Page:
The buzzword nowadays is Competitive Programming. In the last article, we described how anyone could start their journey in competitive programming.
Do check that before you move forward with this article. Well, in this article, we will be making it simpler to achieve that level of confidence in you in the world of competitive programming.
We have listed the best resources you need to excel in the competitive programming arena. Don’t worry; most of them are free resources, and we will just be organizing them to get you started.
Applying for TCS Codevita 2021? Here are the things you should keep in mind.
Let’s kickstart with a language:
- If you are a student, you must have a lot of time to explore various languages and the ones that will suit you. If you are comfortable with Java to get with it; if Python, C++, anything just starts with it.
- For beginners, I feel Python is easier to learn, although C++ is slightly better in coding. Anyway, it’s up to you in which language you want to get comfortable with.
- Deep dive into the language; like studying some popular libraries like STL (Standard Template Library) in C++.
Once you have chosen your language, get started with data structures. These will help you navigate your thoughts to implement a code.
Start with the simpler ones like:
- Array, List, LinkedList, Stack, Queue, Priority queue, Tree, Hash Map, etc.
- Start playing around with these, implement some solutions using these.
Following are the links necessary for beginner’s data structures:
- Arrays – https://www.geeksforgeeks.org/introduction-to-arrays/
- Linked List – https://www.geeksforgeeks.org/data-structures/linked-list/
- Stack – https://www.geeksforgeeks.org/stack-data-structure/
- Queue – https://www.geeksforgeeks.org/queue-data-structure/
- Strings – https://www.tutorialspoint.com/cplusplus/cpp_strings.htm
- Tree (Not much essential for beginners) – https://www.geeksforgeeks.org/binary-tree-data-structure/
- Solve and practice at least 40-50 questions from these sites clearing out the implementations’ fundamentals.
- Along with this, start learning about the time complexities of your code. It will help you analyse your code much better.
Well, to be honest, this is the most vital part of competitive programming. Algorithms are your way to the top of the leader board. It decides how fast and efficient is your code than others. Initially, you might feel difficult to comprehend but be patient; gradually, you will be designing your algorithms once you have profound conceptual depth.
Start with the below-mentioned ones:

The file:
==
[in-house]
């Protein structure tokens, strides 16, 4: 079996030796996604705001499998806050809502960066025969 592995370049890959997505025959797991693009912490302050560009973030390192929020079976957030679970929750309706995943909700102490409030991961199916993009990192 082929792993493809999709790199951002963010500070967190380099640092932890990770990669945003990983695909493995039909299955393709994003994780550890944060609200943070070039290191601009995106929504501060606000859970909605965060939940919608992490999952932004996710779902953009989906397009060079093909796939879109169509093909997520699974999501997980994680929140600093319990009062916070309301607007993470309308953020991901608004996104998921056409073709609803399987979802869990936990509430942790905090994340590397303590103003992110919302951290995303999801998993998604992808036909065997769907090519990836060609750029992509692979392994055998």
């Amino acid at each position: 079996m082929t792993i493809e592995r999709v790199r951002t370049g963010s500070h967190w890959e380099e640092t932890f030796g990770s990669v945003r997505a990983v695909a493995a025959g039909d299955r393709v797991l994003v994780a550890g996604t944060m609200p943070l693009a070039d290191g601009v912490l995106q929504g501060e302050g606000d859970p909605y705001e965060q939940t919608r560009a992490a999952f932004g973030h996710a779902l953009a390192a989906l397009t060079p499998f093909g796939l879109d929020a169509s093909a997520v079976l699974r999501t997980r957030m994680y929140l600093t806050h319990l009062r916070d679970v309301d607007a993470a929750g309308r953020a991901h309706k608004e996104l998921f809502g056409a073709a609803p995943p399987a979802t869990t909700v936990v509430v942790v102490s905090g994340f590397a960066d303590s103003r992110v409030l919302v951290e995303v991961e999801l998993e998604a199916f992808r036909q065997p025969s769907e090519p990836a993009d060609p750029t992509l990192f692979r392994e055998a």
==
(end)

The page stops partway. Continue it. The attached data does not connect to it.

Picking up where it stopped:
- Maths for Competitive Programming Beginners: As most beginners’ contests nowadays have many maths-related problems.
- Euclid’s Algorithm
- Prime Number
- Greedy Algorithms
- Sorting Algorithms, specifically Quick Sort, Merge Sort, Heap Sort, Insertion Sort, along with their time and space complexities
- Binary Search
- Dynamic Programming (a bit advanced topic)
A good practice I recommend is to analyse your code’s time complexity and insert in the code as a comment whenever you have solved a problem. This will also help you to search for efficient solutions and analysing your algorithms.
Getting to know about various contests:
- CodeStudio by Coding Ninjas: It is a place for aspiring and experienced programmers to prepare for tech interviews, practice problems, compete in challenges, discuss and stay up to date with the latest developments in the tech world. You can solve problems on many topics like data structures, programming fundamentals, recursion and backtracking, and many more. You can read curated interview experiences of top bigwigs to crack your next interview.
- Top Coder: I recommend this platform for international exposure along with the higher difficulty of problems. It also organises TCO open community competition where competitive programmers from around the world participate. TopCoder is one of the first online competition programming platforms. It includes a list of previous algorithmic challenges that you can complete independently using their code editor directly online. Single Round Matches are held a few times a month at a set time where you compete against others to solve problems the fastest and with the highest score.
- HackerRank: You can get a lot of beginner editorials and solve organised problems one after another. You can also get many companies which are hiring from here. Algorithms, Mathematics, SQL, Functional Programming, AI, and other domains are among the challenges offered by HackerRank. You can complete all of the challenges online (check out this example). Every challenge has a debate and leaderboard, and most challenges have an editorial that explains more about the challenge and how to approach it and come up with a solution.
- Codechef: This is a good site for regular contests. Codechef generally has three contests that run along a month; the first one is a long challenge where, in a window of 10 days, you have to solve 8-10 questions.
It gives ample time to research a problem and come up with a solution. It also helps in concept building. I would personally recommend you to start with long challenges.
Annual Smackdown is an exciting competition from this organisation. Then comes the cook-offs, a time-restricted contest where you compete with coders worldwide and earn ladders and CodeChef goodies for the achievers.
Another such contest organised is Lunchtime having the same concept; it tests your speed and problem-solving abilities.
- Codeforces: This site is quite similar to Codechef, although here, you can expect more exposure to worldwide participants as people from around the world participate in a contest organised by Codeforces.
Also, the fantastic thing about Codeforces is that they also publish official editorials for learning purposes. Here contests are divided into three divisions according to the ratings, so when you rank higher in the leader board, your ratings improve.
Although as a beginner, do not worry about ratings. Focus more on understanding and coming up with a solution first; later, you can optimise your solution.
- LeetCode: This is one of the top technical websites for coders to crack interviews. There are many challenges for preparing for the interviews of companies like Google, Apple, Amazon, Adobe etc. This website has challenges for beginners to expert programmers. The primary goal of this is to help people in getting jobs in top tech companies. Keeping this in mind, they keep on hosting coding contests every week. People can participate in these contests and set their ranking. To top it all, you can also give mock interviews for various big companies.